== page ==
With first base open, the Giants intentionally walk Bison to load the bases and take their chances with Ethier. Now no disrespect to Ethier, but I knew exactly what Bruce Bochy and the Giants were doing. You walk Bison, and then bring in a lefty to pitch to Ethier, preferably one that is tough on lefties and adept at getting ground balls. That is just what he did.

Enter lefty Javier Lopez. With Jeremy Affeldt disabled, Lopez is the lone lefty in the Giants pen that I know of. I looked at the numbers, and Ethier was 1 for 6 against Lopez- small sample size I know. Lopez came in with an ERA under 2.00, but he is very good at inducing ground balls. Whenever batters hit a ground ball against Lopez, they are hitting .199 .199! That is incredible. Not to mention the .226 career average and .630 OPS left handed batters put up against him. Of course Ethier hit into a double play, and that was that. The Dodgers didn’t score at all in either inning, and they lost the game by a run.

Photo from Truebluela

So what Buntingly did was take the bat out of the hands of our number two and number three hitters with our best hitter being walked intentionally. If it were up to me, I would let the hitters swing away. I would rather them go down swinging, even if they hit into double plays then giving away outs. What that means is that Buntingly would rather have the number four and five hitters, (Ethier and Loney) up with only two chances to get a hit then our number two, three, and four hitters up with none out and three chances to get a hit. (Ellis, Kemp, and Ethier). As you can see it only shoots us in the foot. It is like conceding the rally. A forfeiture if you will.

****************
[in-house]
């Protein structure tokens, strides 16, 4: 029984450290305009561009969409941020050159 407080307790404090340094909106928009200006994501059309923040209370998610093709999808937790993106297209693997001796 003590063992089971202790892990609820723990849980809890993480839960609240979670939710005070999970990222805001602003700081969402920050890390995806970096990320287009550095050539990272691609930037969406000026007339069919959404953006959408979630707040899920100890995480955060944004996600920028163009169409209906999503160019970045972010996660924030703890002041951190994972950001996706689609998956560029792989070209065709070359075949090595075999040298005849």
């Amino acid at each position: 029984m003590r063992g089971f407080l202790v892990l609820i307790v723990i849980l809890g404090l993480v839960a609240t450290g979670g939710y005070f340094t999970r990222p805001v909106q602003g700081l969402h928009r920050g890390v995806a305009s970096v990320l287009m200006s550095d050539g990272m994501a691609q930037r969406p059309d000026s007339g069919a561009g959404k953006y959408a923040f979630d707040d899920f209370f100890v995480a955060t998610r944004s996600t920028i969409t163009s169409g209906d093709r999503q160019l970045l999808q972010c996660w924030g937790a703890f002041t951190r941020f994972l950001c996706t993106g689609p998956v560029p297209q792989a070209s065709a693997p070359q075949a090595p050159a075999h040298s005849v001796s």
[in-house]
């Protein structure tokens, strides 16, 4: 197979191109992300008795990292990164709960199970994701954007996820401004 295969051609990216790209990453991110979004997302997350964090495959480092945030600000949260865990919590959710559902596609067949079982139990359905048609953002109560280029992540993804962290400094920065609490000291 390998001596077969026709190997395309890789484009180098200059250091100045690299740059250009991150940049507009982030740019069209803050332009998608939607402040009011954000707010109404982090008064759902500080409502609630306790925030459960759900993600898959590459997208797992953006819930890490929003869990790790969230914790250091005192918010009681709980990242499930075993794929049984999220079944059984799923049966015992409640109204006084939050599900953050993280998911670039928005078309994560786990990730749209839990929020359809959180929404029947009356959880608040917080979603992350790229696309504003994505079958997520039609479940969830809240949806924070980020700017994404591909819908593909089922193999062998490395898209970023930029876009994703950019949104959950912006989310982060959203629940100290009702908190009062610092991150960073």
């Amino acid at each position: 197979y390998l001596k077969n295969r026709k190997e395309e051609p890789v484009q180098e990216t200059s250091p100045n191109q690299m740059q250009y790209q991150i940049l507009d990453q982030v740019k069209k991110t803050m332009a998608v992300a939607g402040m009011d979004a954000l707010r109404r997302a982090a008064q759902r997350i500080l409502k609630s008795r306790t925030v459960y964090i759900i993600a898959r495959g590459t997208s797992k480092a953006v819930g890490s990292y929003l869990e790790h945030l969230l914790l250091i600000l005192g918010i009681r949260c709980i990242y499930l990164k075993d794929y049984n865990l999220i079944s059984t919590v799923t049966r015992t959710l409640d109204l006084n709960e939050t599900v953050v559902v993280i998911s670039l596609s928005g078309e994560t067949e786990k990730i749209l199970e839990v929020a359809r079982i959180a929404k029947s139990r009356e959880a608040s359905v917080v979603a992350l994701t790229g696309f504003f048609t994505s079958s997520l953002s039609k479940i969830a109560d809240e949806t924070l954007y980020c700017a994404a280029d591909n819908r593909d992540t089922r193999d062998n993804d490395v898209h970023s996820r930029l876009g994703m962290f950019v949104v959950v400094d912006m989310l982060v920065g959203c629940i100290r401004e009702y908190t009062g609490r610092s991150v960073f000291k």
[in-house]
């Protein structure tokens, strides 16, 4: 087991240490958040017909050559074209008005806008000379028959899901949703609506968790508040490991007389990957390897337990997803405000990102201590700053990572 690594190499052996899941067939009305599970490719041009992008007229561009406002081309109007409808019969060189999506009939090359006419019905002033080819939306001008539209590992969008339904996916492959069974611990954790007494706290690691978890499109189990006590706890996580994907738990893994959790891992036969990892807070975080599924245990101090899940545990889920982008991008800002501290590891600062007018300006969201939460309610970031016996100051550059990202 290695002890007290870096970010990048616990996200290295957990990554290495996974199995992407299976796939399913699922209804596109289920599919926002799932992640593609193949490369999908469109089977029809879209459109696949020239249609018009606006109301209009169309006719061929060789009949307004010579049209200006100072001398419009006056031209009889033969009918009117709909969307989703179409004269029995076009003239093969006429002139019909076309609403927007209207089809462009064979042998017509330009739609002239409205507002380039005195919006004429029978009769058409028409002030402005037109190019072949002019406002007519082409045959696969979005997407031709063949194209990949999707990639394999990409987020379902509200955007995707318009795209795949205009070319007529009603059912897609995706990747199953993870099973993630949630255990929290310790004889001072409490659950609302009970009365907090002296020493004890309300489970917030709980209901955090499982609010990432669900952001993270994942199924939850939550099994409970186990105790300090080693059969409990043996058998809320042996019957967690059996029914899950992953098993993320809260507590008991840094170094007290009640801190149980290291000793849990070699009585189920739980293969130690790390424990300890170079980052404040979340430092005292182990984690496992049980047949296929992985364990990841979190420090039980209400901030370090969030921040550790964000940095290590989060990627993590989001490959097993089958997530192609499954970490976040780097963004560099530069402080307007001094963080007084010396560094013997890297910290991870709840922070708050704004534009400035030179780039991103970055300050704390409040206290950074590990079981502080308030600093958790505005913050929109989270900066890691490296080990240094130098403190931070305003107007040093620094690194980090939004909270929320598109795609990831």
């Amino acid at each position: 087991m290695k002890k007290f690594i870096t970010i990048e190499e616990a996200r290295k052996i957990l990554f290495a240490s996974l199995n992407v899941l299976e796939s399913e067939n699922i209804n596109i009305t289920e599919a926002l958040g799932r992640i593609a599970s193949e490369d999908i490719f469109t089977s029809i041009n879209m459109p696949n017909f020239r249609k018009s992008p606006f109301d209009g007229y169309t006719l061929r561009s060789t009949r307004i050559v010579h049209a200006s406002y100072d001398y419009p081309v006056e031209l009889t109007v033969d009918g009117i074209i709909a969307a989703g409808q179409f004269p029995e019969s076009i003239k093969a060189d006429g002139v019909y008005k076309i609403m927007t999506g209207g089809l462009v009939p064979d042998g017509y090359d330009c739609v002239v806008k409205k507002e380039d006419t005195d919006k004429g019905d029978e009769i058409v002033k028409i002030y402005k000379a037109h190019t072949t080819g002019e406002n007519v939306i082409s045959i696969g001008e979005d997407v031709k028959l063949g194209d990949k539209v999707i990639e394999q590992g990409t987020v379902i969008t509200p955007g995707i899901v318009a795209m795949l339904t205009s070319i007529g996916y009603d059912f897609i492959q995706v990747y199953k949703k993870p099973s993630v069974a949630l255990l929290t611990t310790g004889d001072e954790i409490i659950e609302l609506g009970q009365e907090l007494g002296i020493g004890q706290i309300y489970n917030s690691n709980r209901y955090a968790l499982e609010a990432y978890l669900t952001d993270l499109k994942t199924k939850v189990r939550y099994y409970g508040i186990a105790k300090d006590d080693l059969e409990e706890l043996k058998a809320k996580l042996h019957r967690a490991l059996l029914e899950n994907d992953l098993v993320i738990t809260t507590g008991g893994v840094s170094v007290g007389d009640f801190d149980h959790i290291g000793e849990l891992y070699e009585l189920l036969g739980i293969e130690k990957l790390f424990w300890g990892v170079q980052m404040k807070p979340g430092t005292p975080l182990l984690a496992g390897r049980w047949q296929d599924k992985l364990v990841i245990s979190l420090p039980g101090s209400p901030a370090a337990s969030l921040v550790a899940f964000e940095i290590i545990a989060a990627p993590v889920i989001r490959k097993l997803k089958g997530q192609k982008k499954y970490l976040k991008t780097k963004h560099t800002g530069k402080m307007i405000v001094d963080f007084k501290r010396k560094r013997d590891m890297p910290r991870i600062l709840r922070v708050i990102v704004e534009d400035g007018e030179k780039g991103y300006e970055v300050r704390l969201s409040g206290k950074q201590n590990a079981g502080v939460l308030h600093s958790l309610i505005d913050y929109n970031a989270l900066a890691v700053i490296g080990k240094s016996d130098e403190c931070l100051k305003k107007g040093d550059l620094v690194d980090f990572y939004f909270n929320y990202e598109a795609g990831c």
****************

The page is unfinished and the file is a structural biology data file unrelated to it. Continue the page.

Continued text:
When interviewed after the game about the buntfest, Don Buntingly’s (yes I am going to be calling Don, Buntingly for the rest of this week, because he has earned that ignominious nickname) answers were both frustrating and confusing. He had this to say when asked if he would make the same calls….

“I wouldn’t really change anything. We just have to execute, that’s all,” Mattingly said. “First and second nobody out we have to try to get runners over and get them in scoring position. With Mark [Ellis], I do it all the time.”

Really Donnie? Come on now. However it was this statement that truly infuriated me. Read it carefully because it is this comment that is very frightening…

“I’m still giving two guys a chance, but I don’t even need a hit. I just need to get a ball in the air,” Mattingly said. “I have two guys that are basically leading the league in RBI and they have to take their pick.”

Now ignore the stupid RBI comment, and take a look at what he said before that. “I just need a fly ball”

Right there lies the disconnect. A fly ball. He was playing for one run. He wasn’t even playing for a run, he was playing for a sacrifice fly, an out. Our manager was paying for an out. Think about that for a second.